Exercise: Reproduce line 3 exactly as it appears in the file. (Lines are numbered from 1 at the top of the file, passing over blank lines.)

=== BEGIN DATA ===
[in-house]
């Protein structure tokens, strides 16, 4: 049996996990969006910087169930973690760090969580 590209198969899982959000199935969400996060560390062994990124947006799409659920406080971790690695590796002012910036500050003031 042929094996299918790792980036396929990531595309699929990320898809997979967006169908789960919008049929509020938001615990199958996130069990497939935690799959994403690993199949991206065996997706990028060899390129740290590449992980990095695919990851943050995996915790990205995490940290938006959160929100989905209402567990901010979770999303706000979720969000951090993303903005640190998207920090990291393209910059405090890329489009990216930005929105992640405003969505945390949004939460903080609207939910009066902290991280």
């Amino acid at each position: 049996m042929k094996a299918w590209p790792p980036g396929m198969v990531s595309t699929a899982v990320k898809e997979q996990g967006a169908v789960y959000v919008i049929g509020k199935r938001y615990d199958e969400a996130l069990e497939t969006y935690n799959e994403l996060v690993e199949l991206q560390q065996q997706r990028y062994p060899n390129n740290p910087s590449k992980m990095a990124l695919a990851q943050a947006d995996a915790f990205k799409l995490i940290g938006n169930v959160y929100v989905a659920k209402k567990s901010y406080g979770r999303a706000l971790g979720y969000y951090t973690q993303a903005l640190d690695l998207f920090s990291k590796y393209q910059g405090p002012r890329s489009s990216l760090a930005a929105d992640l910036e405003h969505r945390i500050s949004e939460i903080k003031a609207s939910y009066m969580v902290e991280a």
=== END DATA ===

């Amino acid at each position: 049996m042929k094996a299918w590209p790792p980036g396929m198969v990531s595309t699929a899982v990320k898809e997979q996990g967006a169908v789960y959000v919008i049929g509020k199935r938001y615990d199958e969400a996130l069990e497939t969006y935690n799959e994403l996060v690993e199949l991206q560390q065996q997706r990028y062994p060899n390129n740290p910087s590449k992980m990095a990124l695919a990851q943050a947006d995996a915790f990205k799409l995490i940290g938006n169930v959160y929100v989905a659920k209402k567990s901010y406080g979770r999303a706000l971790g979720y969000y951090t973690q993303a903005l640190d690695l998207f920090s990291k590796y393209q910059g405090p002012r890329s489009s990216l760090a930005a929105d992640l910036e405003h969505r945390i500050s949004e939460i903080k003031a609207s939910y009066m969580v902290e991280a």